RALEIGH, N.C. -- Architect Phil Freelon, who designed buildings ranging from local libraries to the Smithsonian's National Museum of African American History and Culture, died Tuesday in North Carolina.
Freelon, 66, had suffered from Lou Gehrig's disease for several years. He died in Durham about a week after he had quit consuming food or liquids, his neurologist said.
"I'll remember him as one of the most gifted architects I've ever worked with but also one of the kindest individuals I've ever known," said Lonnie Bunch, founding director of the African American Museum and now secretary of the Smithsonian Institution.
One of Freelon's most important contributions to the museum was recognizing the National Mall as "sacred space," Bunch said, so visitors "didn't just go into a building. They could look out and see where history occurred. So that was kind of his genius."
Freelon, a Philadelphia native, worked for years at architectural firms in Texas and North Carolina. When he opened his own firm, he was the only employee. He declined to design prisons, casinos or strip malls, focusing instead on libraries, museums and schools because he preferred "projects that contribute to society in some way," he told The Associated Press in early 2017.
A statement from his family said Freelon "designed buildings to uplift the human spirit."
His reputation grew as he designed projects such as the National Center for Civil and Human Rights in Atlanta, the Museum of the African Diaspora in San Francisco, the Reginald F. Lewis Museum of African American History and Culture in Baltimore, and the International Civil Rights Center and Museum in Greensboro.
Along the way, The Freelon Group merged with Perkins and Will, where he was managing and design director.
In a statement on its website, Perkins and Will said Freelon "was committed to designing a socially equitable world," and broke down socio-economic and cultural barriers in architecture and design." It added, "He led the design of almost every major museum or public space dedicated to black culture in the United States ... He was, arguably, the most significant African American architect in recent history."
The African American history museum opened in September 2016 in Washington, D.C., to wide acclaim. Freelon was the architect of record for the museum, working with partner David Adjaye, the lead designer, and Max Bond, whom Freelon described as dean of the project. The building's design included a facade known as the Corona. Its three-tiered shape was inspired by a symbol from the Yoruba people of West Africa featuring a crown.
"Freelon's career reflected how much he valued transforming the diversity of the architecture practice, especially for African Americans," said professor David Hill, head of the school of architecture at North Carolina State University, where Freelon graduated in 1975 with a bachelor's degree in environmental design.
Months before the Washington museum opened, he was diagnosed with amyotrophic lateral sclerosis, also known as Lou Gehrig's disease, a degenerative neurological disease that leads to total paralysis. His disease slowed him, but he kept working, with projects that included a $50 million expansion of the Motown Museum in Detroit.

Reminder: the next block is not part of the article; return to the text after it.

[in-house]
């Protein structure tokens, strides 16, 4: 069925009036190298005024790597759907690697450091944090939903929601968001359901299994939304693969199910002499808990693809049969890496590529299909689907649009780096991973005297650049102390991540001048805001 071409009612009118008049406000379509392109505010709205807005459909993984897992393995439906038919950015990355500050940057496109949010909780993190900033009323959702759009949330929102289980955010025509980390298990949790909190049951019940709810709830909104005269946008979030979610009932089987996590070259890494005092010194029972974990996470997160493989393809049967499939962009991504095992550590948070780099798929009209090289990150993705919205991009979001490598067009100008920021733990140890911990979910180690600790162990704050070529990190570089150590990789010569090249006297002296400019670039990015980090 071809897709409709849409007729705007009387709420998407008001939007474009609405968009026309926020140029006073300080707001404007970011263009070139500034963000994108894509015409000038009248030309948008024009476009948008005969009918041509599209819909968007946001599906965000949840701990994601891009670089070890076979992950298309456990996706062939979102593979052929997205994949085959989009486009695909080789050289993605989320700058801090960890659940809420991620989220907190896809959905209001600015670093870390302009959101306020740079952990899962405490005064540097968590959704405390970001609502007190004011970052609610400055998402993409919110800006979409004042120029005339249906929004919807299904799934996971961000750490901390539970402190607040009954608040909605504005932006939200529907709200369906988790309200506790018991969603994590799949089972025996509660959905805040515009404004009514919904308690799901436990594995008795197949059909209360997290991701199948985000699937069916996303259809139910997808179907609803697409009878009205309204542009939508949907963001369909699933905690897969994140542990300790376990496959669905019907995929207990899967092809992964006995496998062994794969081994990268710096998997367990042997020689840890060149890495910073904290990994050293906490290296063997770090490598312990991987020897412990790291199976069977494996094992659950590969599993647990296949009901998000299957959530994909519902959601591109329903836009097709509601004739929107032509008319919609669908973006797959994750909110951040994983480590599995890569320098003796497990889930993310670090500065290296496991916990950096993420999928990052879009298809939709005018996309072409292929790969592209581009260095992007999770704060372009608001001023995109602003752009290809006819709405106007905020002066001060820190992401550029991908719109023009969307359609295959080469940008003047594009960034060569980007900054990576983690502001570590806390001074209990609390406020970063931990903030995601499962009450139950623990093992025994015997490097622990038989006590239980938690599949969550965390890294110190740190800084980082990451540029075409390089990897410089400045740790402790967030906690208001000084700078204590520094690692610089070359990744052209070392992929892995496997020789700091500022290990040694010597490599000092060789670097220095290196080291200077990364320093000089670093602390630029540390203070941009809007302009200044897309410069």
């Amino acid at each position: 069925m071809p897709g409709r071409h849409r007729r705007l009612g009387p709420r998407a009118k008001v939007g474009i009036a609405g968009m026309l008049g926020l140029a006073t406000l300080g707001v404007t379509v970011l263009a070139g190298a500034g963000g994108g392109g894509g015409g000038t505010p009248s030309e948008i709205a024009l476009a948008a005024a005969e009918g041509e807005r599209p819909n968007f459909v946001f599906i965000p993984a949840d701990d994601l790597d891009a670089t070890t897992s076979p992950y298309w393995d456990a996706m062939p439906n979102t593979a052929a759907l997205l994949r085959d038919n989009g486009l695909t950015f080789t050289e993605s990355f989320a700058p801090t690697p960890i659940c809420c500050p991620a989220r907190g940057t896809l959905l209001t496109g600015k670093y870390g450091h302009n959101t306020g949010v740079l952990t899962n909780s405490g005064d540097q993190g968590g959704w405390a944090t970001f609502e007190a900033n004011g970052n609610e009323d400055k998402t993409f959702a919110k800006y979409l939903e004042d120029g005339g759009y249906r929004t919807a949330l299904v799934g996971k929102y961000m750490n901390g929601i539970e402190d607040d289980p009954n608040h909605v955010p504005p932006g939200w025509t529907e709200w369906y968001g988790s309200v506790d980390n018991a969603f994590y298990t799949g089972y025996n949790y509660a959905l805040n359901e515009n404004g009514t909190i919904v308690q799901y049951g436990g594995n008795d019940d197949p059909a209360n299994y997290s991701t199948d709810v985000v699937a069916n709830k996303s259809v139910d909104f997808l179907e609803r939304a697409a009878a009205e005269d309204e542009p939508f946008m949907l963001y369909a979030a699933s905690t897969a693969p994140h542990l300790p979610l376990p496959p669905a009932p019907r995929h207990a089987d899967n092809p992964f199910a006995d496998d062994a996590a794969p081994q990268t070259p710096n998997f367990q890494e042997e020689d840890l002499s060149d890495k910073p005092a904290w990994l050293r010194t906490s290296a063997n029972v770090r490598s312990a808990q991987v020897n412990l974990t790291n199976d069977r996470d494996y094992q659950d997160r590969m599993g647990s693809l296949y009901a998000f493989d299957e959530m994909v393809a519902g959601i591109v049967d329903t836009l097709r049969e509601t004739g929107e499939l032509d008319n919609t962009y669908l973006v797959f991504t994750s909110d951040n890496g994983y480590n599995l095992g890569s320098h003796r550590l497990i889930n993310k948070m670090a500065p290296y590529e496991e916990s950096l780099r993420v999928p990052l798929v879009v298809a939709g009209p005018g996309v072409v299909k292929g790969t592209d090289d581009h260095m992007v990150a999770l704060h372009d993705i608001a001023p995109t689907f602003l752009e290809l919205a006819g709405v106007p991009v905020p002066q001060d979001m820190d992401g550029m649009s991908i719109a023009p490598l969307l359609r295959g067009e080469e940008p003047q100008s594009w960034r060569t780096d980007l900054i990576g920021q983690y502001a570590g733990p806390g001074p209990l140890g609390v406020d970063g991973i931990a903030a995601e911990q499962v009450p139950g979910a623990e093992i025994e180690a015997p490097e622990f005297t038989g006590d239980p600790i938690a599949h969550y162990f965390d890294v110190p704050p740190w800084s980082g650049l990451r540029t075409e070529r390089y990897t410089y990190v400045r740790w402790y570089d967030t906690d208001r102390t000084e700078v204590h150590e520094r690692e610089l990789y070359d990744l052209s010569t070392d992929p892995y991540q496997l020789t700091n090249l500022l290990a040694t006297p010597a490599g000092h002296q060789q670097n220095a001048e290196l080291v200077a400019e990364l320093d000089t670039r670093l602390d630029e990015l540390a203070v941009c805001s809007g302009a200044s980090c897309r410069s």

Dr. Rick Bedlack, a Duke University neurologist, said he last saw Freelon on June 27. By then, Freelon was in a wheelchair and unable to dress or bathe himself without assistance.
"In that conversation, Phil had told me that he just had had enough," said Bedlack, who began treating Freelon in March 2016. He had decided to quit eating and drinking, which he did on June 30, Bedlack said.
"He lived his life, and he made the decisions," Bedlack said. "The disease didn't make the decisions for him."
In a speech at Duke University in 2017 for Martin Luther King Jr. Day, Freelon described his vision of architecture as a form of activism.
"I have worked through my career as an architect to create environments that are uplifting, inspiring, and set the tone for sharing knowledge and facilitating cultural exchange," he said. "You see, I believe that the built environment — that's buildings and landscapes — can and SHOULD contribute in a positive way to the lives of everyday people. Beautiful architecture should be accessible to all, not just the 1 percent that can afford to engage the stars of our profession."
Friends and colleagues described Freelon's genius and generosity. He would sit quietly and beam as a colleague made a presentation at museum planning meetings, said Kinshasha Holman Conwill, the museum's deputy director.
"He listened deeply. He heard profoundly. And he translated brilliantly the ideas of his clients," she said. Many architects have an attitude of "my way or the highway," but Freelon was different, she said.
Bunch said Freelon was valuable not only as an architect but as one who remained calm during the stress of deadlines and budgets.
"He made us believe we could always do this," Bunch said. "And that's a unique talent."
A service will be held Sept. 28 at the Durham County Human Services Complex, which Freelon designed. Survivors include his wife, the Grammy-nominated singer Nnenna Freelon, and three children.
This story has been corrected to show the museum opened in 2016, not 2017.
Associated Press reporter Allen G. Breed contributed to this story.
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